As a developer, you’re often charged with tackling complex projects. Organizing, prioritizing, and delegating tasks is a necessary but often challenging aspect of project management.
The Scrum Methodology is a simple concept that can be used to streamline these types of complex projects. Implementing the Scrum Framework can help you facilitate greater collaboration and productivity. The result is better-quality products delivered in less time.
In this post, we’ll discuss what the Scrum Methodology is and explain the benefits of using it. Then we’ll provide you with six steps you can follow for using this framework to accelerate your team’s productivity. Let’s get into it!
An Introduction to the Scrum Methodology
The Scrum Methodology is a framework of agile software development. It’s used to enhance teamwork and collaboration on complex projects.
To understand the philosophy behind Scrum, it’s helpful to consider its origin. ‘Scrum’ is a rugby term that refers to a formation in which each player has a particular role. However, every member works together to achieve the same goal.
Since the nineties, the Scrum Methodology has been used as a project management tool in agile software development. Agile development doesn’t offer concrete steps for executing a project or strategy. Rather, it’s more of a mindset. It stems from the Agile Manifesto, and values self-organization and collaboration above all else.
Scrum is one of the multiple frameworks that can be used in agile software development projects, as well as other industries tasked with creating products. It’s lightweight and easy to understand, if not quite as simple to master. Scrum doesn’t tell you how to do things, only what needs to be done.
How to Use the Scrum Methodology to Boost Your Team’s Productivity (In 6 Steps)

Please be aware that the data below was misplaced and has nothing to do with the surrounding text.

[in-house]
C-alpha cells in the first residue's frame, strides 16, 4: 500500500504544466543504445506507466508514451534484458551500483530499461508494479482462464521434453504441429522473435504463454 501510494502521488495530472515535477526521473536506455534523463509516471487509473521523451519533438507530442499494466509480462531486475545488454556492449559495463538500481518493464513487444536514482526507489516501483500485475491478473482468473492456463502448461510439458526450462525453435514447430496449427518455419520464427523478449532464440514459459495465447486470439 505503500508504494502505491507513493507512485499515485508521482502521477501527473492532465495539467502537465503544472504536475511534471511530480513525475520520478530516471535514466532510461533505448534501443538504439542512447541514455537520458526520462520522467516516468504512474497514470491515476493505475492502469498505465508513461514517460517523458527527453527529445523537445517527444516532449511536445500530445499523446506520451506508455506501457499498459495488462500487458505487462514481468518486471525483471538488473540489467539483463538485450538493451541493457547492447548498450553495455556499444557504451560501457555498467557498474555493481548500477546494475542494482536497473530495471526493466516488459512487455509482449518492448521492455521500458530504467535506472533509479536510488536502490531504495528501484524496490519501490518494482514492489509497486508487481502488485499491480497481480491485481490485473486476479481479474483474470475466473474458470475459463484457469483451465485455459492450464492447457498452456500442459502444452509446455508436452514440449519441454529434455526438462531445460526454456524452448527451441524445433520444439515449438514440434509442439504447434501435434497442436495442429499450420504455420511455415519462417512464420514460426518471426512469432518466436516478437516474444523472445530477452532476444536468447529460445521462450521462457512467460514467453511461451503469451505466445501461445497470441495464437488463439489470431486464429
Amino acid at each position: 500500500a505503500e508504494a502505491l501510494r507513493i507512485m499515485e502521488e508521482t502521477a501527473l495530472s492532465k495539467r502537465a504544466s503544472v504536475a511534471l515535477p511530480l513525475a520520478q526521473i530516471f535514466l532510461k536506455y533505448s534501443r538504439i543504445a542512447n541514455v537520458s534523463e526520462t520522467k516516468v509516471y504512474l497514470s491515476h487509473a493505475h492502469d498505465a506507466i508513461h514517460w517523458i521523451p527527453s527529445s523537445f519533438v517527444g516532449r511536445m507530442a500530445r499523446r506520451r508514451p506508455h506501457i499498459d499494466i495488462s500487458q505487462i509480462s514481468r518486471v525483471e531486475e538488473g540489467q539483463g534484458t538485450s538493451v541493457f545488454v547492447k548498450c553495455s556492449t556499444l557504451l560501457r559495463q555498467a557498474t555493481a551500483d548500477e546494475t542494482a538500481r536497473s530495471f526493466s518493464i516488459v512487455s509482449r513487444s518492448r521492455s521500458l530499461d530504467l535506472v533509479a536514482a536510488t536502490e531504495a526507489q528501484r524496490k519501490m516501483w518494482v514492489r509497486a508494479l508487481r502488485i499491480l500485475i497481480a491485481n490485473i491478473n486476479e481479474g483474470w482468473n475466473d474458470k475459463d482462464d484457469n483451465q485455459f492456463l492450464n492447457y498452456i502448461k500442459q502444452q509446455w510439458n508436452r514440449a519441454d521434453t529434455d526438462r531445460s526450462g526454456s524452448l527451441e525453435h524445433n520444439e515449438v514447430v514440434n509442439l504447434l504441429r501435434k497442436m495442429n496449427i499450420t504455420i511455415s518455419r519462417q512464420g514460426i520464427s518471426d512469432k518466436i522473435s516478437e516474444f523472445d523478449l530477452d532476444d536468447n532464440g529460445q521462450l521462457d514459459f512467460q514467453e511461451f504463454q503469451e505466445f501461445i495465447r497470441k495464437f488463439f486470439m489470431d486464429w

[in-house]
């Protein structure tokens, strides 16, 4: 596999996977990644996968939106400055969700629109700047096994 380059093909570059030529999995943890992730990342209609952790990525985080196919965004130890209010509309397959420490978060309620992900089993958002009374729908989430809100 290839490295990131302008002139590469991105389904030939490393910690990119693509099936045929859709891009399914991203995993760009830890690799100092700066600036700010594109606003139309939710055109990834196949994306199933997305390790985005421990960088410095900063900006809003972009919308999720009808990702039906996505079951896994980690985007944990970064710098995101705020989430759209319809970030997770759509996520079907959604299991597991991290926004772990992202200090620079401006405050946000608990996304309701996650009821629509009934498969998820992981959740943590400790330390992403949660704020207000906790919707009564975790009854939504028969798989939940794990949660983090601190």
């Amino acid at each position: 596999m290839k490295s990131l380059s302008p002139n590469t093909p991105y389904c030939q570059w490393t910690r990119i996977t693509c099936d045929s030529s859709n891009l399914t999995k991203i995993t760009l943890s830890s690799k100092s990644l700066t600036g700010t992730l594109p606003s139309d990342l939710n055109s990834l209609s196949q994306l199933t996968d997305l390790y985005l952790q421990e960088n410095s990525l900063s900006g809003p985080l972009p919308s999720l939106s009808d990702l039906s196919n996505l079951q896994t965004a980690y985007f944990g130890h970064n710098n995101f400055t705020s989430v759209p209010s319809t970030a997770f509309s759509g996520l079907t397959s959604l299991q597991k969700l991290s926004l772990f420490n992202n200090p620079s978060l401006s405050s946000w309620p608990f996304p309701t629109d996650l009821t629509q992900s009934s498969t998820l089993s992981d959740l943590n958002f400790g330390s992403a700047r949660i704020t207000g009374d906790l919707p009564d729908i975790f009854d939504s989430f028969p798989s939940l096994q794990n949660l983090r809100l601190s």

Taking the Scrum approach to project management lets development teams prioritize their work and streamline operations. Let’s take a look at the six steps you can follow to apply this methodology, in order to improve your own team’s productivity and performance.
Step 1: Familiarize Yourself With Scrum Guides
The first thing you should do before adopting the Scrum Methodology is to gain an understanding of its essential elements and events. There is an abundance of materials online that offer guidance on the Scrum framework. We recommend starting with the official Scrum Guide:
This comprehensive guide can be downloaded as a PDF, or you can bookmark the web version to reference as needed. It was created by the originators of the Scrum Methodology: Ken Schwaber and Jeff Sutherland.
Once you understand the basics of the Scrum Guide, you will be better prepared to apply the framework to your own development projects. It will also help you make sense of the next steps in the process.
Step 2: Assign Roles to Your Scrum Team
To implement the Scrum Methodology, you need to form a ‘Scrum Team’. This will consist of:
- A Product Owner. This person is a stakeholder, who facilitates communication and priorities among the development team. They are responsible for maximizing the value of the product and essentially serve as the customer representative or proxy.
- The Scrum Master. The Scrum Master makes sure the Development Team remains creative and productive, acting as a liaison between the team and the Product Owner. They do not, however, manage the team.
- The Development Team. The Development Team is typically made up of around seven people and includes a mix of engineers, programmers, testers, and UI designers. Each individual is self-managed and in charge of determining how to complete the work that they’re given.
When choosing these roles, it’s important to remember the specific function and duties involved. For example, the Product Owner must be someone who feels confident speaking on behalf of the customers’ best interests.
Step 3: Create a Product Backlog
Put simply, the Product Backlog is an ongoing list of the work that needs to be done. This document outlines every requirement, feature, and function needed for a product or other project.
The items included in this list are ordered by the Product Owner in terms of importance and business value. As the project develops and new requirements or fixes are revealed, the Backlog is updated.